And that's that. Presents were odd, too. I don't mean odd in the "Hey look, you got a singing fish for your wall" odd, just a category of present I've never gotten before. I got largely functionally useless, highly sentimental stuff. And like many other things relating to Dad-dom, no one ever explained this phenomenon to me, so I was caught by surprise. You, however, poor schlub-of-a-guy, get the skinny. Most dudes always mock the dad on Father's day. He gets socks, lame pictures of bubble-headed people, maybe a tie. Poor bastard, that's your reward for diapers and driving lessons? Better you than me, lameass.
Here's the thing: Yesterday, I got a mug with Lucas's picture on it. BIG-ass mug. Never used a mug that size before in my life. Probably never will. Got a picture of me holding kiddo in a nice frame. Got a little plaque thing of Lucas's birth info and some pictures. Functionally, none of this stuff has any value to a highly functional dude. At that point, I was bemused and pleased. Felt kinda sheepish. Then I unearthed the "grand finale" present, as it were. The humdinger. It was a picture book - pictures of me and kiddo, from the day he was born. Under them, Amy had selected quotes she thought I would like, and I have to admit, she did one first-class job. I'll completely deny showing any emotion about all this - 'cause, y'know, I'm a dude, and I only cry when John Wayne dies, yo - but it was one hell of a gesture. Then I realized what all the dads who blushed and grinned and hemmed and hawwed were really blushing about: not that they'd gotten those "lameass" gifts.
That, well, they really kinda like 'em. Those gifts are a reminder of a sentiment: YOU ARE DAD. And for most guys, that's kind of a "Well..uh...damn. Cool. Check that out" kind of mindset. Here you are with this really cool, hard, demanding, sometimes rewarding job - and Father's Day is basically the ultimate affirmation that you sir, DO NOT SUCK, at this dad thing. No dad will ever admit to their child that they wonder about this question, but every dad, from dad-of-newborn to dad-of-high-school-student, wonders about this question, and wonders about it frequently. "Do I suck at this dad thing?" Father's Day is the big clue-in that you are doing something right. Now I know why moms push the kids to make those cheesy pictures on Father's day. Take the time, make the fuss - Dads need to hear "You don't suck at this" once in awhile. If I'm any indication - and I may or may not be - we don't really know for sure, and it's never a bad thing to hear.
So, relative of Amy's getting married in a few days. Eh, fine, whatever, marriage is good - but it means we're taking the dog and the kid (seven weeks short two days) on a 10 hour roadtrip. Dog's done the trip before - wasn't thrilled, but weathered it well. I do wonder how she'll feel about her movement space cut by a third with the baby seat in the back, but not much to be done about it. Going ten hours with the lil' dude should be interesting, though. More interesting will be the far side of the trip. See, Amy's extended family has never met me. (They should consider themselves lucky, sez me.) I not being the most social critter you'll ever meet has never found this to be a particularly big loss. Amy's excited, though. She wants to show off both the hubby (slumming? You decide) and the kid. I figure I'll use the kid as a personal defense device to avoid conversation and just smile a lot. She's very proud of both. I'm obviously very proud of my kiddo, but it's more of a quiet pride - which for me is a bit odd, I guess. I'm usually quite loud about those things which I feel pride in when the occasion strikes, but my kid just makes me want to smile and keep it to myself. Not really sure why.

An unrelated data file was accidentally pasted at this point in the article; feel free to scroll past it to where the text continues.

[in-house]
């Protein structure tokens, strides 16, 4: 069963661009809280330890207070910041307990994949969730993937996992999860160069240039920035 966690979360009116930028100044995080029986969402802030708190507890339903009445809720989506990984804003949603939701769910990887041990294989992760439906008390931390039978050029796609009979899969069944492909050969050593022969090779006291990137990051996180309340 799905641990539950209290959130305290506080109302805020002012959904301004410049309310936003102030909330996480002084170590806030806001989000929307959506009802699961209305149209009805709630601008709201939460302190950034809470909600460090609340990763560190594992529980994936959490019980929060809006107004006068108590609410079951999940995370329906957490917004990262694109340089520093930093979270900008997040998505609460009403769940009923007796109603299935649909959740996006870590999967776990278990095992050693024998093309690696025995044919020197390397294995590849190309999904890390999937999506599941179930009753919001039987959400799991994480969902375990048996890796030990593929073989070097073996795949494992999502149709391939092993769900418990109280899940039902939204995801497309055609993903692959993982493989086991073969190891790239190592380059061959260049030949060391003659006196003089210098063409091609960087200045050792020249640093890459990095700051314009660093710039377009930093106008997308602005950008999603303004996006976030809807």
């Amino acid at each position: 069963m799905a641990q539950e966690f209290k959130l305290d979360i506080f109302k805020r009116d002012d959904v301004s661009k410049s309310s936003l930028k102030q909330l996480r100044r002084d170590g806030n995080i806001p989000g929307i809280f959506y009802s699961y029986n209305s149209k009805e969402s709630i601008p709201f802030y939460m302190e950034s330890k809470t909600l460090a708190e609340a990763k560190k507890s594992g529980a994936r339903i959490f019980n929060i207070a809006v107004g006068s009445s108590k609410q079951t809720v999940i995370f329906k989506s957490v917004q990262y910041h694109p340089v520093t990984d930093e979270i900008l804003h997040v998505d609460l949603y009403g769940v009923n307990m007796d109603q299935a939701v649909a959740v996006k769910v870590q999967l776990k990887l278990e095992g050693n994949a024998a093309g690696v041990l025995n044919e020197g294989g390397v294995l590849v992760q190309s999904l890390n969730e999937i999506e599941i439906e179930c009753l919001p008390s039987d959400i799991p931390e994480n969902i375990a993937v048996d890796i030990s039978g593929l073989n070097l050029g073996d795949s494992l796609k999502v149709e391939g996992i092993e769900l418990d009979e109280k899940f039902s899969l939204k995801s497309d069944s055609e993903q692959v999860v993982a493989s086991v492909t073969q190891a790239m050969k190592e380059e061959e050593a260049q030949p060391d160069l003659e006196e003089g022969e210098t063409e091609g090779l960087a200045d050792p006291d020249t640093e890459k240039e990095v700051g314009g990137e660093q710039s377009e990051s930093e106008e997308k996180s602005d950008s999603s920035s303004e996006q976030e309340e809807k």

The trip itself makes me grumble and scowl, but that's not unusual. The only part that actually worries me a little is that I'll be taking the trip back sans wife and child - they're staying in NM longer than I am. It occurs to me that I've actually never been away from the kiddo for any extended period of time - a standard workday being the longest. Not really terribly keen on that, and I suspect I'm going to start feeling it a bit profoundly by the time they return. Normally I savor the peace and quiet of Amy's trips home; don't get me wrong, I love my wife, but I've still got a pretty antisocial hermit nature that has to be satisfied once or twice a year. Now, I suspect the lack of random sighs, sneezes, coos, gurgles, and fusses will probably make the house seem downright creepy. I still very much do my own things, but I'm used to a certain soundtrack now that might be missing. More of that "parenthood taming the man" kinda thing, I suppose.
Eh. Whatever. I'll still throw a party, scratch myself, and generally stay up too late and too loud while they're gone. If you're local, c'mon down. :P